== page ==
The U.S. Court of Appeals for the Third Circuit has applied New York law in a case involving a reinsurer’s duty to indemnify, effectively reversing a district court ruling in favor of the Pennsylvania-based insured in a suit that sprang from $500,000 in asbestos-related claims.
The Third Circuit agreed with the lower court’s reading of the contract between an insurance company and its reinsurer but held the law of the state with the strongest tie to the contract would prevail in its interpretation.
“A New York reinsurer accepted in New York the terms and conditions proposed by a Minnesota broker, acting on behalf of the New York underwriting office of a California company located in Los Angeles,” Judge Thomas Ambro said of the 1980 reinsurance agreement. “At the time, there would have been simply no reason for the parties to expect that Pennsylvania law would govern whether particular provisions of the contract they were entering into were valid as written. Pennsylvania entered the picture, as a matter of pure happenstance, 19 years later when PEIC relocated to Pennsylvania.”
Ambro wrote the unanimous 45-page opinion in Pacific Employers Insurance Co. v. Global Reinsurance Corp. of America on behalf of a three-judge panel that included Judge Thomas Vanaskie and Senior Judge Franklin Van Antwerpen.
The panel considered a series of contracts beginning with a New York manufacturer’s purchase of a policy with a $1 million limit. It then bought excess insurance to cover it for an additional $9 million from PEIC, which spread some of its risk by purchasing a certificate for reinsurance from New York-based Constitution, which later was sold to Global.
That certificate included the disputed sentence: “As a condition precedent, the company shall promptly provide the reinsurer with a definitive statement of loss on any claim or occurrence reported to the company and brought under this certificate which involves a death, serious injury or lawsuit,” according to the opinion.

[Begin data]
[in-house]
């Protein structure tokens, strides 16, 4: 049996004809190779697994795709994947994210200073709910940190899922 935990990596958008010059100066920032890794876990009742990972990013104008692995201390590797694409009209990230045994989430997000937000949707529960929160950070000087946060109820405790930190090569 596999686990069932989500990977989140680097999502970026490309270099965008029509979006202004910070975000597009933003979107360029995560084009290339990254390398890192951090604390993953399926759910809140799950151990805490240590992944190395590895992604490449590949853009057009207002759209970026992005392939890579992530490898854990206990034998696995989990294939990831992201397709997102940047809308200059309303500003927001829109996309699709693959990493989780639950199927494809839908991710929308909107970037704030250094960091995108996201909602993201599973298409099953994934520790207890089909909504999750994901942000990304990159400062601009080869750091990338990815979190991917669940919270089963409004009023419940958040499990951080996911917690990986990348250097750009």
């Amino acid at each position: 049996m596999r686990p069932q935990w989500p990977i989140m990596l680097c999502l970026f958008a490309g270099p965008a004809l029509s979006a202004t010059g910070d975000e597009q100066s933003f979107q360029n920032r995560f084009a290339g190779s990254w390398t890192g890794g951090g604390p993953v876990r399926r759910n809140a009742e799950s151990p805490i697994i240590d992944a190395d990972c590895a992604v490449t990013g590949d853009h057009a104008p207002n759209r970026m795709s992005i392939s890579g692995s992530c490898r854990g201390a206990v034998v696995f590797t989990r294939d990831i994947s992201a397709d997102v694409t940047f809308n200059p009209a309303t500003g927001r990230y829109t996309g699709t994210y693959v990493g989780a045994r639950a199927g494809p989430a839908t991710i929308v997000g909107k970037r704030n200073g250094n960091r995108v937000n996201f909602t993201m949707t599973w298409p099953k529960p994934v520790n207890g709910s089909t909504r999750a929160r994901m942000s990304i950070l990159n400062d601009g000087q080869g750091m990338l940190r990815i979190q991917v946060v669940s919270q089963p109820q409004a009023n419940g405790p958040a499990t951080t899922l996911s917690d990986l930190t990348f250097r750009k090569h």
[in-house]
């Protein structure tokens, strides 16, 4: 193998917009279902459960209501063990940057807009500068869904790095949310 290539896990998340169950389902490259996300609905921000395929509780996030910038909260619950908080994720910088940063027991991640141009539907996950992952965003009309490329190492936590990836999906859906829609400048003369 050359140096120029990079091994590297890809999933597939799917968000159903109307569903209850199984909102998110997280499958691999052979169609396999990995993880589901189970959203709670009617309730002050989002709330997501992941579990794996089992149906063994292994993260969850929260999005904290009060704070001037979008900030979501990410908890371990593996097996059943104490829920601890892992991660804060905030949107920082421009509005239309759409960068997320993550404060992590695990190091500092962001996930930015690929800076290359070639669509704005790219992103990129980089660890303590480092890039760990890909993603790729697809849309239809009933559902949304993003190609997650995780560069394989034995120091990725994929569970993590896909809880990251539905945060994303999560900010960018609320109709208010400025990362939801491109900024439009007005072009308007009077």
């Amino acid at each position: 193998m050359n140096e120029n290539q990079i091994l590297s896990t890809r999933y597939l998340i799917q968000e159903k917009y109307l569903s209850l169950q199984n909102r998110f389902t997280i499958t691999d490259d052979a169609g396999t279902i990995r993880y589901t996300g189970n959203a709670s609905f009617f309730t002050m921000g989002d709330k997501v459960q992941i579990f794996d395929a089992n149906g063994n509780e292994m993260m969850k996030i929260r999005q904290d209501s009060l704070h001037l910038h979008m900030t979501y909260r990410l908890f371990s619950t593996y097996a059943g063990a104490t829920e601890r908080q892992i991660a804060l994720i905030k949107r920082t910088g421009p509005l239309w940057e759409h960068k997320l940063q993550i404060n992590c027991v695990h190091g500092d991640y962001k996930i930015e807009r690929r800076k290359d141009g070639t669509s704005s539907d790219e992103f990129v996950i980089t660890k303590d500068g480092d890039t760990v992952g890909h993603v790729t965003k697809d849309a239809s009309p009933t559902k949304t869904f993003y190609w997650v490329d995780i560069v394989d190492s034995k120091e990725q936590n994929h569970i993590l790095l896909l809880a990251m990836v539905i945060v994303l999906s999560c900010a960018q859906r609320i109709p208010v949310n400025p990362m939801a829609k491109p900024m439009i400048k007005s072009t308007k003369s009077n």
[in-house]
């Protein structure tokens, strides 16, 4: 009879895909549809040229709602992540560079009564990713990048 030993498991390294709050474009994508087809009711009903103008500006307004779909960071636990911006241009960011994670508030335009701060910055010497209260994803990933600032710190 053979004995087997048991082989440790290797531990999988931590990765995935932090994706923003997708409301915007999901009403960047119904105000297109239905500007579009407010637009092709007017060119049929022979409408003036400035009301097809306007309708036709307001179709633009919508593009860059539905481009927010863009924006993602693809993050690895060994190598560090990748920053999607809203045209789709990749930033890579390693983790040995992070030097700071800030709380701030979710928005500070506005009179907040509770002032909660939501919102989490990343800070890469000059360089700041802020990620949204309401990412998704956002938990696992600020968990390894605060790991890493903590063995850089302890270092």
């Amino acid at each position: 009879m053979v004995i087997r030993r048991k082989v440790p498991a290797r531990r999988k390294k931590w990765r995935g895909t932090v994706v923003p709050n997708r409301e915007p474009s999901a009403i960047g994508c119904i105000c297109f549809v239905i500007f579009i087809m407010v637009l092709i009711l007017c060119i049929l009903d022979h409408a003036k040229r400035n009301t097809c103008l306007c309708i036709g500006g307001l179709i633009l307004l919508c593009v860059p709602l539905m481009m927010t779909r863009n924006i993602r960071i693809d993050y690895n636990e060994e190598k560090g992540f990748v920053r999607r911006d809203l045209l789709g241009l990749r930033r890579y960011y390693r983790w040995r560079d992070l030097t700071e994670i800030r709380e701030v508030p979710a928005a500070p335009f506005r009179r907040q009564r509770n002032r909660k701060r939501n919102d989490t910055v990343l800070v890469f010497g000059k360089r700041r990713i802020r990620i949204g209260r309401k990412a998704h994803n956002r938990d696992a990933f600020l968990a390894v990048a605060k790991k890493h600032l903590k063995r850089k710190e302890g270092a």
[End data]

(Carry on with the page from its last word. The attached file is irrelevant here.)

In the early 1990s, about 10 years after Buffalo Forge Co. bought its insurance, claimants from across the country began filing asbestos-related suits. It notified PEIC of the suits in 2001 and by 2004 had exhausted its primary insurance policy, according to the opinion. Although PEIC told its broker in 2005 to inform its reinsurers, Global wasn’t notified of the claims until 2008. Global responded that it wasn’t liable for the $559,000 that PEIC sought because it was not informed promptly by a definitive statement of loss, or DSOL, as is required by the contract.
New York law is deferential to contracts between “sophisticated” business entities and clearly allows for a reinsurance company to reject a claim based on late notice.
“New York’s rule is rooted in freedom of contract. ‘An express contract for indemnity,’ like the certificate, ‘remains a contract; hence, the parties are free within limits of public policy to agree upon conditions precedent to suit,’ ” Ambro said.
Pennsylvania law, however, is unsettled on the issue because its Supreme Court hasn’t addressed it, Ambro said. Although Ambro was wary of predicting how the Pennsylvania Supreme Court would rule, he wrote that its 1977 opinion in Brakeman v. Potomac is telling.
“Brakeman held that under a liability insurance policy late notice will not relieve an insurer of its coverage obligations unless it proves that breach of the notice provision caused it prejudice,” Ambro said.
He concluded, “Given our review of Pennsylvania law and our precedent, we assume without deciding, solely for the sake of our choice-of-law analysis, that Pennsylvania would apply a must-show-prejudice rule to reinsurance contracts even when the contract makes the notice provision an express condition precedent to coverage.”
The Third Circuit differed from the district court in ruling that New York law controlled, so it reversed and remanded the district court’s judgment in favor of PEIC, but it agreed with the lower court in its reading of the contract language. It ruled the contract required PEIC to notify Global promptly after it had received a claim, not as PEIC had argued promptly after it demanded payment from Global.
The disputed sentence, read in the context of the contract, “unambiguously requires PEIC to provide Global with a DSOL on any claim or occurrence that involves a death, serious injury or lawsuit promptly after such a claim or occurrence is reported to it under the excess policy,” Ambro said.
In this case, Global is released from its obligation to indemnify PEIC for the excess asbestos claims.
The court’s holding that the paragraph is a valid condition precedent is significant “for people who have our wording,” said Edward Krugman of Cahill Gordon & Reindel in New York, who represented Global, as is the court’s ruling on choice-of-law.
Carter Phillips of Sidley Austin in Washington represented PEIC and couldn’t be reached for comment.